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If you’re planning on moving to Australia, you’re probably feeling excited, but also a bit scared. Australia is an awesome country, with lots to explore. But it’s also really far away. And while it shares the same language as the US, it’s still quite different.
Thankfully, though, there’s one thing you can be sure of: opening a bank account is a straightforward process.
This guide walks through how to open a bank account in Australia, plus we’ll introduce Wise as a smart non-bank alternative you can use to hold, send, spend, receive and exchange AUD even before you even leave the US.
It used to be super easy to open an Australian bank account before you moved to Australia. However, most of the Australian big 4 banks have now withdrawn this service, so you can’t get started online before you move.
In many cases you’ll need to visit a branch even once you arrive in Australia.
One exception is Commonwealth Bank® which still has a service for online account opening for people who plan to move to Australia in the next 14 days¹. This can help you hit the ground running once you arrive, although you won’t actually be able to deposit any funds to your account until you’ve reached Australia and been verified in a branch.
If you want to arrange your move more in advance - and need access to USD and other currencies alongside AUD, you could be better off with a non-bank alternative like Wise. More on that next.
As with more or less anywhere else in the world, to open a bank account in Australia you’ll need some ID for verification.
This is an important step in securing customer accounts and complying with the law in Australia and globally.
Exactly what you need will depend a bit on your situation. Almost always though you’ll have to provide:
- Proof of an Australian residential address
- Proof of ID using a government issued photo ID such as a passport
As a US citizen or resident opening an account you may not be eligible for online opening with some Australian banks. Instead you can visit a branch to show your ID.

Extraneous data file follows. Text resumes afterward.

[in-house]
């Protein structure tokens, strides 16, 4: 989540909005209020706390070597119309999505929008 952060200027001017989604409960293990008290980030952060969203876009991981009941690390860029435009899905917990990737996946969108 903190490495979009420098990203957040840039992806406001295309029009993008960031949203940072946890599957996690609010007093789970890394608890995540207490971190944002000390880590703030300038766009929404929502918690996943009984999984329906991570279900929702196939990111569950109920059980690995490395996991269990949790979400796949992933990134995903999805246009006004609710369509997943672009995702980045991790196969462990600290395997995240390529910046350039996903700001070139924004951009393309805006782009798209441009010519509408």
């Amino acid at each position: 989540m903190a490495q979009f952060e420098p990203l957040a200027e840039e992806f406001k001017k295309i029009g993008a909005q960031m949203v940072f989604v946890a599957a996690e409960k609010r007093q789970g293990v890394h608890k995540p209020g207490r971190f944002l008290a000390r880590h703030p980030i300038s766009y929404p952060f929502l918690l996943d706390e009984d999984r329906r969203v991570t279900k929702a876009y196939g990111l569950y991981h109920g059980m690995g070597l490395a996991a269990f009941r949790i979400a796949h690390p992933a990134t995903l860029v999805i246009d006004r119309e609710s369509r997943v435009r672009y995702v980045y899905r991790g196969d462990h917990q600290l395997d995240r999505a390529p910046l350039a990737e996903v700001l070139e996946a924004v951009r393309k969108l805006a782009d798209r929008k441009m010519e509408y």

In this case you might be asked for extra documents, including a primary ID (usually your passport) and 2 secondary ID documents which show your full name and address.
These can include a birth certificate, Australian Medicare card or a letter from the Australian tax authorities for example.
Each bank has their own processes and their own list of accepted documents for account opening, so check carefully before you pick the right bank or provider for your needs.
If you’re interested in a more flexible way to manage your money you may like the Wise Account.
Wise isn’t a bank, it’s a Money Service Business licensed and regulated in the US and a broad range of countries globally. With Wise you can open a powerful multi-currency account online or from your phone which can hold 40+ currencies, send payments to 160+ countries, and which comes with local account details to get paid in 9 currencies - including USD and AUD.
If you’d like, you can also order your Wise card to spend in 150+ countries, with mid-market exchange rates and low, transparent fees every time.
It’s hard to say which bank is best for you, because this is largely a matter of personal preference.
That said, your best bet is probably one of the big four banks, as these have the most extensive branch and ATM networks in Australia. This is an important thing to consider for convenience, and also to make sure you’ll not be stuck paying ATM fees too often (we’ll get into that shortly). But first, let’s have a look at what Australia’s big four banks have to offer.